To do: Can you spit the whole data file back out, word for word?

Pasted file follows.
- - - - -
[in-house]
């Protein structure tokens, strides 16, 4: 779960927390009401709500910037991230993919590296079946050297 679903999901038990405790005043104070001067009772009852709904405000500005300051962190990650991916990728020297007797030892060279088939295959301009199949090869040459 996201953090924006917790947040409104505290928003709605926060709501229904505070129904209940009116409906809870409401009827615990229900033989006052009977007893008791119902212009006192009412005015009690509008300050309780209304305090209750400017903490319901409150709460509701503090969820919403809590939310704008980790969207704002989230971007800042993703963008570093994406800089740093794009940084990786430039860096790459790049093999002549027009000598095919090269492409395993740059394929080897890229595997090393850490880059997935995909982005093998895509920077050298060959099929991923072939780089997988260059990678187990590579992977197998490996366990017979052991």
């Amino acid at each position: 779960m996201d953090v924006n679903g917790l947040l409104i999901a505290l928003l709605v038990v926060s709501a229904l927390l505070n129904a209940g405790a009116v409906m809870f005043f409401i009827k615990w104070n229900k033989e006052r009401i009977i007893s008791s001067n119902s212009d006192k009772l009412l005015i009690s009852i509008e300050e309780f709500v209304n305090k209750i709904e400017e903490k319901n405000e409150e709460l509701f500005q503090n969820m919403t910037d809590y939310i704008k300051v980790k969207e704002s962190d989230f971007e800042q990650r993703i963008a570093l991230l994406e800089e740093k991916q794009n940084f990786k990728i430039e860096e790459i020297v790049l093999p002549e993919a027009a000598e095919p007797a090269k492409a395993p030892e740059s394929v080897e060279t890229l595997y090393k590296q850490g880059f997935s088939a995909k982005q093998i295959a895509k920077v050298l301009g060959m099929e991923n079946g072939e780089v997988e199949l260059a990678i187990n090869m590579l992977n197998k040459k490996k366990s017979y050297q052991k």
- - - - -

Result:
[in-house]
């Protein structure tokens, strides 16, 4: 779960927390009401709500910037991230993919590296079946050297 679903999901038990405790005043104070001067009772009852709904405000500005300051962190990650991916990728020297007797030892060279088939295959301009199949090869040459 996201953090924006917790947040409104505290928003709605926060709501229904505070129904209940009116409906809870409401009827615990229900033989006052009977007893008791119902212009006192009412005015009690509008300050309780209304305090209750400017903490319901409150709460509701503090969820919403809590939310704008980790969207704002989230971007800042993703963008570093994406800089740093794009940084990786430039860096790459790049093999002549027009000598095919090269492409395993740059394929080897890229595997090393850490880059997935995909982005093998895509920077050298060959099929991923072939780089997988260059990678187990590579992977197998490996366990017979052991």
């Amino acid at each position: 779960m996201d953090v924006n679903g917790l947040l409104i999901a505290l928003l709605v038990v926060s709501a229904l927390l505070n129904a209940g405790a009116v409906m809870f005043f409401i009827k615990w104070n229900k033989e006052r009401i009977i007893s008791s001067n119902s212009d006192k009772l009412l005015i009690s009852i509008e300050e309780f709500v209304n305090k209750i709904e400017e903490k319901n405000e409150e709460l509701f500005q503090n969820m919403t910037d809590y939310i704008k300051v980790k969207e704002s962190d989230f971007e800042q990650r993703i963008a570093l991230l994406e800089e740093k991916q794009n940084f990786k990728i430039e860096e790459i020297v790049l093999p002549e993919a027009a000598e095919p007797a090269k492409a395993p030892e740059s394929v080897e060279t890229l595997y090393k590296q850490g880059f997935s088939a995909k982005q093998i295959a895509k920077v050298l301009g060959m099929e991923n079946g072939e780089v997988e199949l260059a990678i187990n090869m590579l992977n197998k040459k490996k366990s017979y050297q052991k």